Pulmonary hypertension and hypoxemia in obstructive sleep apnea syndrome.

    loading  Checking for direct PDF access through Ovid

Abstract

To determine whether pulmonary hypertension (PH) can occur in obstructive sleep apnea syndrome (OSAS) in the absence of lung or primary cardiac disease, we studied 27 patients (26 males, mean age 49 +/- 10 yr) with OSAS (respiratory disturbance index [RDI] > 10 events/h) in whom clinically significant lung or cardiac diseases were excluded. Pulsed Doppler measurements of pulmonary hemodynamics, pulmonary function tests, arterial blood gas analysis, and polysomnography were performed. A total of 11 OSAS patients (41%) were found to have pulmonary hypertension. The levels of PH were relatively mild (Ppa < or = 26 mm Hg). There were no differences between PH and non-PH patients in body mass index (BMI), smoking history, or lung function. PH patients were more hypoxemic when awake than non-PH patients (PaO2 = 72.2 +/- 7.6 versus 77.6 +/- 7.3 mm Hg, respectively; p < 0.05) but did not differ in severity of sleep apnea (RDI = 51.9 +/- 25.1 versus 56.8 +/- 26.2 events/h, respectively; p = NS) or indices of sleep desaturation. The hypoxemia in PH patients could not be explained by impairment of lung function, greater body mass, or a higher prevalence of smoking, and PaO2 in the study population was significantly correlated with Ppa (r = -0.46, p < 0.02) but not with FEV1 or BMI. We conclude that lung disease is not a prerequisite for PH in OSAS.(ABSTRACT TRUNCATED AT 250 WORDS)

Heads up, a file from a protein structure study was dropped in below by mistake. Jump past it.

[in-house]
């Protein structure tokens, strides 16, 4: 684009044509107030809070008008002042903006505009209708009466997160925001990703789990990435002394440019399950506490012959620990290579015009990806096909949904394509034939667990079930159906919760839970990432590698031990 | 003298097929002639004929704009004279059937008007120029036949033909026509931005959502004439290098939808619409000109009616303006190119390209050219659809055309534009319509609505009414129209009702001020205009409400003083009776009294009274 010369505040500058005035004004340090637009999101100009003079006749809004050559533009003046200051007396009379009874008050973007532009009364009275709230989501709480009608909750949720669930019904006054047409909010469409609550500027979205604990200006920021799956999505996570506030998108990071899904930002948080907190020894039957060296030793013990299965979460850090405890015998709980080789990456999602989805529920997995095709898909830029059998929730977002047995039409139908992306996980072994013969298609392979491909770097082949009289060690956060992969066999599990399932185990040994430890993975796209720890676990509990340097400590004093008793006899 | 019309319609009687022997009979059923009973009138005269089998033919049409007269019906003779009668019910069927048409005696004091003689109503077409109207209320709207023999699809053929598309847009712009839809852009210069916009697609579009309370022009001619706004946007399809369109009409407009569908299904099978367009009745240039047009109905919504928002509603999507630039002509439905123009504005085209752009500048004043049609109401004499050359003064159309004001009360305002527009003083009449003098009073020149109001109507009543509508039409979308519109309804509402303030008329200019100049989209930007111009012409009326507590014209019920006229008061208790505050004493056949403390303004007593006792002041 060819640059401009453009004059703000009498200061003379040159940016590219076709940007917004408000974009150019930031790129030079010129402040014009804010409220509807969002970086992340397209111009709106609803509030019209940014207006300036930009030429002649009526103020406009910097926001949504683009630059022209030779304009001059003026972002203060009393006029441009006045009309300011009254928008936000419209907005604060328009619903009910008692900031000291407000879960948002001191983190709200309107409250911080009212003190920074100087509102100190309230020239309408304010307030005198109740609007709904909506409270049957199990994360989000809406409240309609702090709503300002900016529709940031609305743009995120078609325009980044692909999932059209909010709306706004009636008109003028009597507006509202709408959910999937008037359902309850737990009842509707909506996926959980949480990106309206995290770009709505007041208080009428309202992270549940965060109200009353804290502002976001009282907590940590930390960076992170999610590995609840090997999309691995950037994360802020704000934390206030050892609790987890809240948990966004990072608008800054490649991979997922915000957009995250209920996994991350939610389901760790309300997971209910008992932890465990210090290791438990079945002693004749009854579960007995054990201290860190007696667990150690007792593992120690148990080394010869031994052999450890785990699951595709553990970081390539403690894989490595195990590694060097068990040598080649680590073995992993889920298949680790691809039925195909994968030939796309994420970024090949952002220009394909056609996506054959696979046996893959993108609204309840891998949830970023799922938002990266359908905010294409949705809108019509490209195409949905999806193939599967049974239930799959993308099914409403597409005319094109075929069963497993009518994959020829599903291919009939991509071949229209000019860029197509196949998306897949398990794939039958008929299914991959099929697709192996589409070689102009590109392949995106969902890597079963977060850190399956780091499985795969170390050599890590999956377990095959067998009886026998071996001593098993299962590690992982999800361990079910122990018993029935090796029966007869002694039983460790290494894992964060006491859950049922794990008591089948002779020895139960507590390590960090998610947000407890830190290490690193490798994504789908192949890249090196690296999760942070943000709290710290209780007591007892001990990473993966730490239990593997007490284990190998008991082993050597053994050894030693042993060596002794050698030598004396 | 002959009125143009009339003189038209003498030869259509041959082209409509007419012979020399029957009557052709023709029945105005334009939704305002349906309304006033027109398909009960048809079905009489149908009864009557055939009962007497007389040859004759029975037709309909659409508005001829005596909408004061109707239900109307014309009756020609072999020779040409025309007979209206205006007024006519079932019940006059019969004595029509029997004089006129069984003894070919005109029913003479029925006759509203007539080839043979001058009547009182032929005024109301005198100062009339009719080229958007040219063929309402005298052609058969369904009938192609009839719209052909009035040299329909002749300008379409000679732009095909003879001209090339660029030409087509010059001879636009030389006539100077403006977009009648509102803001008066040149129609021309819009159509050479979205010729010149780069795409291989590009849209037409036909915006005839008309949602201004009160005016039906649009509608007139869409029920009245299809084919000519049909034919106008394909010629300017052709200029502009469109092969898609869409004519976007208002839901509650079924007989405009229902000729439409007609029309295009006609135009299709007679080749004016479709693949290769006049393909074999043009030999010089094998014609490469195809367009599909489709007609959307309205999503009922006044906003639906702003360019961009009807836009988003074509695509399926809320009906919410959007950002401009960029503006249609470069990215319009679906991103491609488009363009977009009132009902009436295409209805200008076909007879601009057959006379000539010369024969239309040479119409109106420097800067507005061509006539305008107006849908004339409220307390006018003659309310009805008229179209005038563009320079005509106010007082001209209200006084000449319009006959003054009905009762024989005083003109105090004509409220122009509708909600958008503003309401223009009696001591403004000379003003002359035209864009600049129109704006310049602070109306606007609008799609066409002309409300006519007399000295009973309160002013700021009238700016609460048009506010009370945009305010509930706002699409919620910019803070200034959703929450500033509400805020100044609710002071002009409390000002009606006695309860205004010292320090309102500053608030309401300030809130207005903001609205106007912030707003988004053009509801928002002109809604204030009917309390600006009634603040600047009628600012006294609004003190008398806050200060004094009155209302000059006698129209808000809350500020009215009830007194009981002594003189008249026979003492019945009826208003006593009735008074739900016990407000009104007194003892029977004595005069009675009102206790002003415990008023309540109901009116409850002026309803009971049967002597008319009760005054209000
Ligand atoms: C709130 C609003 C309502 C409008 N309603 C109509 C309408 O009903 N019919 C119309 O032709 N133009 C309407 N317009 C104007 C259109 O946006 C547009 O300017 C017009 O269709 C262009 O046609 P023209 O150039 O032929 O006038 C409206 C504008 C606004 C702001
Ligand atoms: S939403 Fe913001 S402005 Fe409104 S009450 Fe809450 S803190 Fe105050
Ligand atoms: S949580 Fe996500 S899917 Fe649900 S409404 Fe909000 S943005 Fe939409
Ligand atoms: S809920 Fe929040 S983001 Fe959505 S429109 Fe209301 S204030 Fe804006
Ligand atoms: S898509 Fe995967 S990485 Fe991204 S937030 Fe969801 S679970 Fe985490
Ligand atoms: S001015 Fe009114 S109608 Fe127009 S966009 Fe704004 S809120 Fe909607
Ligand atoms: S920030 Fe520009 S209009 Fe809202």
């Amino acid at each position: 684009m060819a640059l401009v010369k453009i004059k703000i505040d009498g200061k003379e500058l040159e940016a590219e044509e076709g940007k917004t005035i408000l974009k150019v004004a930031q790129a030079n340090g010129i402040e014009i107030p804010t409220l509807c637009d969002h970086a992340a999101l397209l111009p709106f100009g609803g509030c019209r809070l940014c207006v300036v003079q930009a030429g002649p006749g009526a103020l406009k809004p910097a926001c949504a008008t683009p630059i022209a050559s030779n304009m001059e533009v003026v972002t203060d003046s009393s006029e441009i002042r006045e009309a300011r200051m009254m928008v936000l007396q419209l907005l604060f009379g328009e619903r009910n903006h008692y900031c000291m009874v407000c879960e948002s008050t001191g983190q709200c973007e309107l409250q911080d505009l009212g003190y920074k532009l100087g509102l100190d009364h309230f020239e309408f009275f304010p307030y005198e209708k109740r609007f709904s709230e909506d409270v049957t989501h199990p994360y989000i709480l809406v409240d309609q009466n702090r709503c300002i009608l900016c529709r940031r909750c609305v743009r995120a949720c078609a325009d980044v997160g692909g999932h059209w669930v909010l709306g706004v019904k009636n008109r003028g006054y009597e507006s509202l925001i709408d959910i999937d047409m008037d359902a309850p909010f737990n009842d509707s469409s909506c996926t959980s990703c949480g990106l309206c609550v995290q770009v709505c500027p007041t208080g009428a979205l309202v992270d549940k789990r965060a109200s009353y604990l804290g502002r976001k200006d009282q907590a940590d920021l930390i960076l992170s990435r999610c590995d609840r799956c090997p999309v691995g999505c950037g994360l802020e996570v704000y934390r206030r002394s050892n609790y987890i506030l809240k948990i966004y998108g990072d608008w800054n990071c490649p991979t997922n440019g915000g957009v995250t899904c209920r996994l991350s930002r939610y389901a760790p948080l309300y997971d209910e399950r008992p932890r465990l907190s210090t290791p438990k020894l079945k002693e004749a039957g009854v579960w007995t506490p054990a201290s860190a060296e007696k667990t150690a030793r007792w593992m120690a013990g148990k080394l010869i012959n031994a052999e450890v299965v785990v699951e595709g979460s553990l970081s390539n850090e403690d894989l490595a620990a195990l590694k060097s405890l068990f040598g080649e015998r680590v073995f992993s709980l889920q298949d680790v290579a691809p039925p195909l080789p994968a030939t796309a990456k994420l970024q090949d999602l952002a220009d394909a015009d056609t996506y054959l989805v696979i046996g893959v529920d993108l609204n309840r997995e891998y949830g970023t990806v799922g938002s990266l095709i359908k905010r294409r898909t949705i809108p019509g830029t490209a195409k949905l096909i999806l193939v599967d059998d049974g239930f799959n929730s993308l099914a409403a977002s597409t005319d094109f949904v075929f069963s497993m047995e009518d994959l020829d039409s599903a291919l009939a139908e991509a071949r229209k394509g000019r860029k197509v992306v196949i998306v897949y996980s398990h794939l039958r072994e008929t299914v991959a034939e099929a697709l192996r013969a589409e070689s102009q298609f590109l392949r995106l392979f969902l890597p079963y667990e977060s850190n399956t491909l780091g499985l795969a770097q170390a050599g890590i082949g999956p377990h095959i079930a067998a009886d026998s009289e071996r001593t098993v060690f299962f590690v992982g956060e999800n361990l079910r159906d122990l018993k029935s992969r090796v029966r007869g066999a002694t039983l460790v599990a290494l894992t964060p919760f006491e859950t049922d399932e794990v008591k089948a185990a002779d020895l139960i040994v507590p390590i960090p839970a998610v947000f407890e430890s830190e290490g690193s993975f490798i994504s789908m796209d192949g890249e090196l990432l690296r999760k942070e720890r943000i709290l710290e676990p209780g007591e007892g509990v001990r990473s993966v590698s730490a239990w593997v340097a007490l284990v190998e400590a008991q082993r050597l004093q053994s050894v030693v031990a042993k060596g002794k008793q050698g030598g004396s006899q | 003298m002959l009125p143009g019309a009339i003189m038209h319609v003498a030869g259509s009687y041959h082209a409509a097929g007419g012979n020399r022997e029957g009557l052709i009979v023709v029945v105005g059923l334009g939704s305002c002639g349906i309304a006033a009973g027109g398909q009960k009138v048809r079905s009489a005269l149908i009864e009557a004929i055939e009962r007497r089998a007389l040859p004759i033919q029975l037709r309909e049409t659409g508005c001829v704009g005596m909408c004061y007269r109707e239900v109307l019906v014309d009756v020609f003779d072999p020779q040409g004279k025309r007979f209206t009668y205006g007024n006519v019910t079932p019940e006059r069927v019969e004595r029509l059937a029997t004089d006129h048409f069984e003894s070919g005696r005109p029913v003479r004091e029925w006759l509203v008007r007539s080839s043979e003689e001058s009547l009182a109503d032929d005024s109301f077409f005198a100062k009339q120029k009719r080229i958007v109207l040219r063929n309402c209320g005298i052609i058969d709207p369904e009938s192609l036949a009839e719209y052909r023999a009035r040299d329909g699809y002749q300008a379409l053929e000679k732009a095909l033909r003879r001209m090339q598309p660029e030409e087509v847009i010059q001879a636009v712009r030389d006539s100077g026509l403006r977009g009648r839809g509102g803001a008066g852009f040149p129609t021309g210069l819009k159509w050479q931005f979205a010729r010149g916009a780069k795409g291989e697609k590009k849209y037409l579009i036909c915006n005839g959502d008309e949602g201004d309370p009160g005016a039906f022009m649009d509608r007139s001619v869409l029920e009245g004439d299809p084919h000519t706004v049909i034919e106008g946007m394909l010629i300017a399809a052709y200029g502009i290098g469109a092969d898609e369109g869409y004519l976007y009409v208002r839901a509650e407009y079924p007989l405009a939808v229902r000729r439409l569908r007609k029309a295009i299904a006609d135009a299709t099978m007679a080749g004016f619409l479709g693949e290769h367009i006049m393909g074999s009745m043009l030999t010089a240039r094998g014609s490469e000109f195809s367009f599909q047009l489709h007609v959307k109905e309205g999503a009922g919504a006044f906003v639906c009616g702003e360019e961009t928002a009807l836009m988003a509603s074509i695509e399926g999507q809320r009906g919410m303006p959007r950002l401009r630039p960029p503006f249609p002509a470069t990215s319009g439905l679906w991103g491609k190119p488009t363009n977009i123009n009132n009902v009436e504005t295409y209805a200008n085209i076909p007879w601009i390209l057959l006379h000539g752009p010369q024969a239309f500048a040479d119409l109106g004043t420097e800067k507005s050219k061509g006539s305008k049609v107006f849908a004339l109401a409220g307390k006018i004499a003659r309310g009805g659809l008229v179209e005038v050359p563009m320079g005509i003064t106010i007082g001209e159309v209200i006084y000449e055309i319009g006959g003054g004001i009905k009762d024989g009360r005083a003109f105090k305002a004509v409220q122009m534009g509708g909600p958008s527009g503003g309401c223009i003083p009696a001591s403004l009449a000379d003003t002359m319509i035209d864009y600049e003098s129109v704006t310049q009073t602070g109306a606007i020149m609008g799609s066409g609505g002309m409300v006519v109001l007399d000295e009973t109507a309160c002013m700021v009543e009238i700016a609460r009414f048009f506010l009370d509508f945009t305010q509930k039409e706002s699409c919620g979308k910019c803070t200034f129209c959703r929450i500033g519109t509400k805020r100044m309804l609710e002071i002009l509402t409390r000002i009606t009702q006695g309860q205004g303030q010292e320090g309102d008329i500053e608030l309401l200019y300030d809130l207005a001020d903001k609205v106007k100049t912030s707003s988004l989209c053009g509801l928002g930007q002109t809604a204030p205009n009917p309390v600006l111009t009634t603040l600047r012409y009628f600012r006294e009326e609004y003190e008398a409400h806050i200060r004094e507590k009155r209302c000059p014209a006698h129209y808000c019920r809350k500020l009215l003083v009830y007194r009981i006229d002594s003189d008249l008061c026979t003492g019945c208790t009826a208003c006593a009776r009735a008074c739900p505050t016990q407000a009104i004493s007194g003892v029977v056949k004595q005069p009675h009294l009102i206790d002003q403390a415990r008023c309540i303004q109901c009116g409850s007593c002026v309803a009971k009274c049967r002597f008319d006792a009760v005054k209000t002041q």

Related Topics

    loading  Loading Related Articles